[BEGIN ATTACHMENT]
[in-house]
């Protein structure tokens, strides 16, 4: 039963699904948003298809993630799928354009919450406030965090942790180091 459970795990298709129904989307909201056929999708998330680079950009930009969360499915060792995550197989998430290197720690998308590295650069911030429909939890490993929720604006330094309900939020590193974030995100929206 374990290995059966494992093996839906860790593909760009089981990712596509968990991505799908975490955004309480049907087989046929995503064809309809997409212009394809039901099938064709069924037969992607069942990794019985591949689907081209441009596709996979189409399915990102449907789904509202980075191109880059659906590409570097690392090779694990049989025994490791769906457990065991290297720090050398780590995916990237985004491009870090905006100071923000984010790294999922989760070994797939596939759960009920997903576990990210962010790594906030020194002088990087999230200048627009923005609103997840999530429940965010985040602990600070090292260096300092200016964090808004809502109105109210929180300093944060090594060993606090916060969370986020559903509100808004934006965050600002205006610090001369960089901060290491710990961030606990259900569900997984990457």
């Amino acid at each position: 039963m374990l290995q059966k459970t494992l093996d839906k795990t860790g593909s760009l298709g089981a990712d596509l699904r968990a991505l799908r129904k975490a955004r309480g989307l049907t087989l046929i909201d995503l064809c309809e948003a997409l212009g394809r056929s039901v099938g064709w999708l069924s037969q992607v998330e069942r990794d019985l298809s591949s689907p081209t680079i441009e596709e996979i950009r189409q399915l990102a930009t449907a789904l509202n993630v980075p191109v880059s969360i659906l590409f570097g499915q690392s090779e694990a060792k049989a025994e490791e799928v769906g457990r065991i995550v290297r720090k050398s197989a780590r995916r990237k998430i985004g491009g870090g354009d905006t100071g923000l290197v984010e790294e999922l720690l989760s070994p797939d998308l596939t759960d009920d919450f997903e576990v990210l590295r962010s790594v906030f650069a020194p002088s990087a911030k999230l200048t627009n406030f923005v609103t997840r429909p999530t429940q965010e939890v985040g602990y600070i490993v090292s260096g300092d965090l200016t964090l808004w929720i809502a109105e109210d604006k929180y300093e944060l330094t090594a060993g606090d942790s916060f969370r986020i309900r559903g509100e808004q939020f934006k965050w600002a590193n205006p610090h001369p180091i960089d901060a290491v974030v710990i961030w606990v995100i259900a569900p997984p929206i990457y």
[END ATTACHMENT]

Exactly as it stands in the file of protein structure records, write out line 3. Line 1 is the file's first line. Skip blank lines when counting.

């Amino acid at each position: 039963m374990l290995q059966k459970t494992l093996d839906k795990t860790g593909s760009l298709g089981a990712d596509l699904r968990a991505l799908r129904k975490a955004r309480g989307l049907t087989l046929i909201d995503l064809c309809e948003a997409l212009g394809r056929s039901v099938g064709w999708l069924s037969q992607v998330e069942r990794d019985l298809s591949s689907p081209t680079i441009e596709e996979i950009r189409q399915l990102a930009t449907a789904l509202n993630v980075p191109v880059s969360i659906l590409f570097g499915q690392s090779e694990a060792k049989a025994e490791e799928v769906g457990r065991i995550v290297r720090k050398s197989a780590r995916r990237k998430i985004g491009g870090g354009d905006t100071g923000l290197v984010e790294e999922l720690l989760s070994p797939d998308l596939t759960d009920d919450f997903e576990v990210l590295r962010s790594v906030f650069a020194p002088s990087a911030k999230l200048t627009n406030f923005v609103t997840r429909p999530t429940q965010e939890v985040g602990y600070i490993v090292s260096g300092d965090l200016t964090l808004w929720i809502a109105e109210d604006k929180y300093e944060l330094t090594a060993g606090d942790s916060f969370r986020i309900r559903g509100e808004q939020f934006k965050w600002a590193n205006p610090h001369p180091i960089d901060a290491v974030v710990i961030w606990v995100i259900a569900p997984p929206i990457y």